Beth Baker, MD, Physician Advisor at SFM
Oct. 2020 Advocacy Champion
1. Why is being an advocate so important to you?
As a physician interested in environmental and toxicology issues, I find numerous topics to advocate for on the state and national level. I hope to improve the future for our children and their children. As an occupational and environmental medicine physician, we are well positioned to provide both clinical care for workers and to guide companies on how to best deal with this pandemic. The COVID-19 pandemic has stressed the importance of keeping workers and workplaces safe and healthy. The COVID-19 pandemic has shown how infectious diseases have no respect for international borders and how unequal access to care affect the health and livelihood/success of individuals, employers and nations.
2. What health-care related issue(s) have you advocated for over the past year?
I am currently the president of the American College of Occupational and Environmental Medicine Association, and I am involved in advocacy on their behalf. ACOEM signed the US Call to Action on Climate, Health, and Equity Policy Agenda which highlighted climate change as one of the greatest threats to health that America has ever faced and requested government, businesses, elected officials and candidates address climate change issues. This call to action asked for a rapid transition to clean, safe, and renewable energy, promotion of healthy and sustainable food systems, and assurance that everyone in the US have access to safe, affordable, and sustainable water supply. We have also done significant advocacy around COVID-19 issues. We have sent a letter to the National Academies of Science, Engineering and Medicine advocating for equitable allocation of COVID19- vaccines. We have sent letters to Tina Smith, Nancy Pelosi and Mitch McConnell about the importance of providing health and safety protection to workers and encouraging employers to follow CDC guidelines and relevant OSHA guidelines and standards. We have petitioned the federal Occupational Safety and Health Administration to issue an emergency temporary standard to protect workers from the COVID-19 caused by SARS-CoV-2. ACOEM also asked their members to send emails or letters to their congressman or senators asking for OSHA to issue an emergency temporary standard for COVID-19.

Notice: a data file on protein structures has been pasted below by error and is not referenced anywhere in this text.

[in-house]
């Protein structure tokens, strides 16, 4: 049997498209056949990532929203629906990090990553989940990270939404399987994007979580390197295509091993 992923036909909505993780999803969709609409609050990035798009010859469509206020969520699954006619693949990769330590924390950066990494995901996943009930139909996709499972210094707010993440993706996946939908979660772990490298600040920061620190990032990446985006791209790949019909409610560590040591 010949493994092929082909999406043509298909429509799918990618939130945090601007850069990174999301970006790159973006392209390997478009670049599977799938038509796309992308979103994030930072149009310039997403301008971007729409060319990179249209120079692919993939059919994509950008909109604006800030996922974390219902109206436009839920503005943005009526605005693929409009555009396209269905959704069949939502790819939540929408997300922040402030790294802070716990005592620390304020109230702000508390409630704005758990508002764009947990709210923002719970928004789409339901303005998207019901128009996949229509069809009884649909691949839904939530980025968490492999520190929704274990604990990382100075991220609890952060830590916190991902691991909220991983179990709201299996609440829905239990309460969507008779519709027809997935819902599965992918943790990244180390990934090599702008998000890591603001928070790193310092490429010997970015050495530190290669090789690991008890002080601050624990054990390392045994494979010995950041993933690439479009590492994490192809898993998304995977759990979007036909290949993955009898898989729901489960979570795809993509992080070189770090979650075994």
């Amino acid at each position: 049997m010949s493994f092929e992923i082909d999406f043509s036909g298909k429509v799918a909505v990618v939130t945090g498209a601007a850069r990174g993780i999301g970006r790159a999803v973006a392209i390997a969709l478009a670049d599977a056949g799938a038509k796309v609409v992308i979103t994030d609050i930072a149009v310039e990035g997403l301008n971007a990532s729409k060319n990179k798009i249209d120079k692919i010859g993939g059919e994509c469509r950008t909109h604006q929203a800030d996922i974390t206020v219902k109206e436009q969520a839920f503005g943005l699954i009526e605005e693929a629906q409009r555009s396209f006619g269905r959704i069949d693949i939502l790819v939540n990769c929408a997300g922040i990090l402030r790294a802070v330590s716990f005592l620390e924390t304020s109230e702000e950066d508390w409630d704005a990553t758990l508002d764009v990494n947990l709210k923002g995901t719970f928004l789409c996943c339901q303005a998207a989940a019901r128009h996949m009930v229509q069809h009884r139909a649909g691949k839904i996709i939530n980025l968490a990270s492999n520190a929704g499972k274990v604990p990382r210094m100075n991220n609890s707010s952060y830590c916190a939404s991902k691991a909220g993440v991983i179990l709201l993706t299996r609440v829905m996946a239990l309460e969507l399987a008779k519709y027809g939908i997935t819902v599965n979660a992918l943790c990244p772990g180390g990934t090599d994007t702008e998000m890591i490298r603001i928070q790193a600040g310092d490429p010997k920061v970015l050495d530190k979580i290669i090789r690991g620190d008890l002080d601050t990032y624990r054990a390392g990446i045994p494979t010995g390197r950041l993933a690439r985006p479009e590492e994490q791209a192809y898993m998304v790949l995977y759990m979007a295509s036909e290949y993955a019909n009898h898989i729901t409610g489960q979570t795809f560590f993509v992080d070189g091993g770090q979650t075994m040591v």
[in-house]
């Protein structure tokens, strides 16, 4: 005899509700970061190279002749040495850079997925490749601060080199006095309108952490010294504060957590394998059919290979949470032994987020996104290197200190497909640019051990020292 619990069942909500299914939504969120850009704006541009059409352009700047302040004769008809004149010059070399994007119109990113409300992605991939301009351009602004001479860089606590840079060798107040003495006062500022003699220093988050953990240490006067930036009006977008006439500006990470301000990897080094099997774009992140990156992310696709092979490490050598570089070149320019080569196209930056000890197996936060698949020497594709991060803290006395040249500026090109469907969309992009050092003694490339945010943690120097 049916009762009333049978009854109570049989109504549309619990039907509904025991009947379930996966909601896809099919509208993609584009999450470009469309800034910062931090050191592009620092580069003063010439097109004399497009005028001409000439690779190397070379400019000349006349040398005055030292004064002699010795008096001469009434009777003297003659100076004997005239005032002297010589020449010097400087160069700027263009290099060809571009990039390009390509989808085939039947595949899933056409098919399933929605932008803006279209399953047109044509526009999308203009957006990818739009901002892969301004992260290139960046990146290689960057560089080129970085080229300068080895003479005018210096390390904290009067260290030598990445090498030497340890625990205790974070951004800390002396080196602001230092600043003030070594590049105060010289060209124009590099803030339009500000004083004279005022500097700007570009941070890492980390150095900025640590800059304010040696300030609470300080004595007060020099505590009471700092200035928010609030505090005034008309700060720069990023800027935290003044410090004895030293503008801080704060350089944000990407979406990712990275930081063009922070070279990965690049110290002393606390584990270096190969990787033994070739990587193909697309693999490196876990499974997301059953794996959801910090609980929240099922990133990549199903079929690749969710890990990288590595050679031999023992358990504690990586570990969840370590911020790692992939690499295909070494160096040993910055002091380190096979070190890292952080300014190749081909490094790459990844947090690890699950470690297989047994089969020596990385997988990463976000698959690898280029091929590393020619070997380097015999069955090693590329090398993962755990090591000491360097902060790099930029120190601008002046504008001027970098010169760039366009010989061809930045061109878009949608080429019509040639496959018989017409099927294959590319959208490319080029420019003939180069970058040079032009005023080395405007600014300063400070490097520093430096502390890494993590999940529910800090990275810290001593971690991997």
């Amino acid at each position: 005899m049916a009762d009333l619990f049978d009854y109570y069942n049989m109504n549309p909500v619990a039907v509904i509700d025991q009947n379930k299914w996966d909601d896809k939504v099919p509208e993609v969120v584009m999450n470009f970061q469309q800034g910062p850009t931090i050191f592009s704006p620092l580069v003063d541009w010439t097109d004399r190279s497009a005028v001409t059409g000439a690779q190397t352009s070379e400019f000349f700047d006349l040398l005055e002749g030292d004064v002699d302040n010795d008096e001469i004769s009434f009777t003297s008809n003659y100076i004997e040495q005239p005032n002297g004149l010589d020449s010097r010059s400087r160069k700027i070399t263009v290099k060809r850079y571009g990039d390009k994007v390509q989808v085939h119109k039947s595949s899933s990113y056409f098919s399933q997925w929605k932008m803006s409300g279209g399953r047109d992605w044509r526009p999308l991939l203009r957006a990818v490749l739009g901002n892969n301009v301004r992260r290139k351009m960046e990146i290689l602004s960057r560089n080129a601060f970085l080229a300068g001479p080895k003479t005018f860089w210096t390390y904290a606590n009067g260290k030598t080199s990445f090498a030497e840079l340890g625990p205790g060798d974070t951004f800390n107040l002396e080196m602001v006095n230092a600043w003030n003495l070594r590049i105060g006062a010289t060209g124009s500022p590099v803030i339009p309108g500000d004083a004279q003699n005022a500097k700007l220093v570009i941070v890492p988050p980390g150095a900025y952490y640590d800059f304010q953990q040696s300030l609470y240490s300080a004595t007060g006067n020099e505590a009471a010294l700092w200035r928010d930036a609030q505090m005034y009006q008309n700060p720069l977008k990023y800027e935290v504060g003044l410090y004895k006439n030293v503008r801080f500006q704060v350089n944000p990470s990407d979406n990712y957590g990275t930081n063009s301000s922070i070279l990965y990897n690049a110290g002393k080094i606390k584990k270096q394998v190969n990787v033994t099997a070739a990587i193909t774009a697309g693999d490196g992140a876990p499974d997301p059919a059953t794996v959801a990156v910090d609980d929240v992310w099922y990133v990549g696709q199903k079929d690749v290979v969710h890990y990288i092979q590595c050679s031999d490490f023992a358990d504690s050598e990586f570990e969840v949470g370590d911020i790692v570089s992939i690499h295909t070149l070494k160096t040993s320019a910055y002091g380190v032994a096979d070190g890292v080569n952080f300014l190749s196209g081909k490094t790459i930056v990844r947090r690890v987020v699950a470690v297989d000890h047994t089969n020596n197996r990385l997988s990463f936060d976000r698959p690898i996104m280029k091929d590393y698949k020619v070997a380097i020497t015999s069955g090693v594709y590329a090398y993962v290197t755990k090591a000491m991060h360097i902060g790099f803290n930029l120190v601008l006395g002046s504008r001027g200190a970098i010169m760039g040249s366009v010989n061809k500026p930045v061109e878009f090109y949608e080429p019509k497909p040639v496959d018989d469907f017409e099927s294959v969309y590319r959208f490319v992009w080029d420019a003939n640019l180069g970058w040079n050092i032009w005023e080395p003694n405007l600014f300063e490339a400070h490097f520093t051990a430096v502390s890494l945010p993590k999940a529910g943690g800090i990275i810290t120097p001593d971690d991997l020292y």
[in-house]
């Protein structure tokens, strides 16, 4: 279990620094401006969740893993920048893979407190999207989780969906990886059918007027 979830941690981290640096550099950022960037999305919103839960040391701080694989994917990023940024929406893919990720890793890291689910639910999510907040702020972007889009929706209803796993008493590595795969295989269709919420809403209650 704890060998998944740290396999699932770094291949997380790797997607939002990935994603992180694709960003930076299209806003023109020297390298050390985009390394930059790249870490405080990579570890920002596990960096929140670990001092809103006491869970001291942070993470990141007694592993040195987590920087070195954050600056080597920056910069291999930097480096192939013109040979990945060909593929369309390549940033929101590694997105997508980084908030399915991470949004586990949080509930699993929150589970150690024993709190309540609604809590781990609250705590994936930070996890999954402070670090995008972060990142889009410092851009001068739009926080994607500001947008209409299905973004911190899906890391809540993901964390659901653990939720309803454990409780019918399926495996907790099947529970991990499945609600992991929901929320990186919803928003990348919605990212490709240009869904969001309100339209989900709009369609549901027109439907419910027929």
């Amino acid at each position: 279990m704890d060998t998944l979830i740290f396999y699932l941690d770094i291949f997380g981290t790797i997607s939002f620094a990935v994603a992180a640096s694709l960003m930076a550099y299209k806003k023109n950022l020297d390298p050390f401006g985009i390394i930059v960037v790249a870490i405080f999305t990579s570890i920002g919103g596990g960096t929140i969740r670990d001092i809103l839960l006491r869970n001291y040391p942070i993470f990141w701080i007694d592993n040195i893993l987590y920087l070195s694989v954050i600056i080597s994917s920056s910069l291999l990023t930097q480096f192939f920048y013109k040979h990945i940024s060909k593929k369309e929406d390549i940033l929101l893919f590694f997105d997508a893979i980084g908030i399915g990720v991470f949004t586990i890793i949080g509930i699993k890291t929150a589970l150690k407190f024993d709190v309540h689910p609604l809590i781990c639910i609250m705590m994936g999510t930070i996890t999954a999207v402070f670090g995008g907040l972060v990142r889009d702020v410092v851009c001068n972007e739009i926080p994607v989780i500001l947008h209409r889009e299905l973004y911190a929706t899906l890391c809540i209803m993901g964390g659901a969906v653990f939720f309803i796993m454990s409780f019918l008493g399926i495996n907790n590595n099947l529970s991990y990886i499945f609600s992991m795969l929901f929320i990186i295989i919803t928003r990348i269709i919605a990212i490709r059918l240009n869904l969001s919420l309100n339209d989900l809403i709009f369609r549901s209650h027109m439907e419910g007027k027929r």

3. What advice would you offer to others who are interested in advocacy?
You must keep trying. Often you will not see any progress in the beginning, but a persistent message will show that the issue is important to a serious group of their constituents who will not give up. Work with others to deliver a coordinated message. Numbers matter and show that you are a major force and not a fringe element. Build a relationship with the staff of those you are trying to sway. They have to listen to someone and if you can be helpful to them as a resource, your influence can grow. Sometimes they have a philosophical and dogmatic stance that is opposite your position that is impossible to change but they may make a political decision to not oppose it if they can trade for a vote on another matter. They are more likely to trade your position if they think it will win votes or support in the long run. If you support a position they stand for, let your representatives know that too. If at first you don’t succeed, you have to regroup and try again. It is important to listen to both sides of a story and potentially reassess your position. Sometimes you have to settle for the small partial victory when you can get it in the scope of the bigger campaign.